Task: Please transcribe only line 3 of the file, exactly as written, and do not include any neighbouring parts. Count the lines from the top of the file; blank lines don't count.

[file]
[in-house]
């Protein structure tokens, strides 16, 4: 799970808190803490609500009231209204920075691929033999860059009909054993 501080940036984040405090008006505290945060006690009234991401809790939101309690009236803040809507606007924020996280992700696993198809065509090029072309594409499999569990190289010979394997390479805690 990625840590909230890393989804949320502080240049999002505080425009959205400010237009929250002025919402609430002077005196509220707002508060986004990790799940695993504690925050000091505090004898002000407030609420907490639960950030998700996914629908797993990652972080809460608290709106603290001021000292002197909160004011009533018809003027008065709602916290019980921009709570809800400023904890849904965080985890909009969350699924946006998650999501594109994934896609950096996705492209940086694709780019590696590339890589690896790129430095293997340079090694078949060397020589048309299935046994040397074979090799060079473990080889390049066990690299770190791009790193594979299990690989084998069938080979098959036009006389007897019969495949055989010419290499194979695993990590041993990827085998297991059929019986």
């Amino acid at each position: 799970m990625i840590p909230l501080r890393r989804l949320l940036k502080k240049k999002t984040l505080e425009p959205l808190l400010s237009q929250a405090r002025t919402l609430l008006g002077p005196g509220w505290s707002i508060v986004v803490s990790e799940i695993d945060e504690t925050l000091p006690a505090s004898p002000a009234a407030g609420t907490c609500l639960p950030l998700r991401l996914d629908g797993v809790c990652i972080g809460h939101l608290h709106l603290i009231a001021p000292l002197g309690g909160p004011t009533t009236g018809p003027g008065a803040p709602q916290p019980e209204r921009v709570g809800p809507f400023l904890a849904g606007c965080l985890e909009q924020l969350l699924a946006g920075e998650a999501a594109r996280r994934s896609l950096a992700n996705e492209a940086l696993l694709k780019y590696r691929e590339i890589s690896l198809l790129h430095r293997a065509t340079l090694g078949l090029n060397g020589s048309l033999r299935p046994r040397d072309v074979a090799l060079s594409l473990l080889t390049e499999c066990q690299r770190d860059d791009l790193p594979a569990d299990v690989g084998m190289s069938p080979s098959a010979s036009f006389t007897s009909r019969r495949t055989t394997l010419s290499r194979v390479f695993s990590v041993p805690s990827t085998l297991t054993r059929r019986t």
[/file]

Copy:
């Amino acid at each position: 799970m990625i840590p909230l501080r890393r989804l949320l940036k502080k240049k999002t984040l505080e425009p959205l808190l400010s237009q929250a405090r002025t919402l609430l008006g002077p005196g509220w505290s707002i508060v986004v803490s990790e799940i695993d945060e504690t925050l000091p006690a505090s004898p002000a009234a407030g609420t907490c609500l639960p950030l998700r991401l996914d629908g797993v809790c990652i972080g809460h939101l608290h709106l603290i009231a001021p000292l002197g309690g909160p004011t009533t009236g018809p003027g008065a803040p709602q916290p019980e209204r921009v709570g809800p809507f400023l904890a849904g606007c965080l985890e909009q924020l969350l699924a946006g920075e998650a999501a594109r996280r994934s896609l950096a992700n996705e492209a940086l696993l694709k780019y590696r691929e590339i890589s690896l198809l790129h430095r293997a065509t340079l090694g078949l090029n060397g020589s048309l033999r299935p046994r040397d072309v074979a090799l060079s594409l473990l080889t390049e499999c066990q690299r770190d860059d791009l790193p594979a569990d299990v690989g084998m190289s069938p080979s098959a010979s036009f006389t007897s009909r019969r495949t055989t394997l010419s290499r194979v390479f695993s990590v041993p805690s990827t085998l297991t054993r059929r019986t």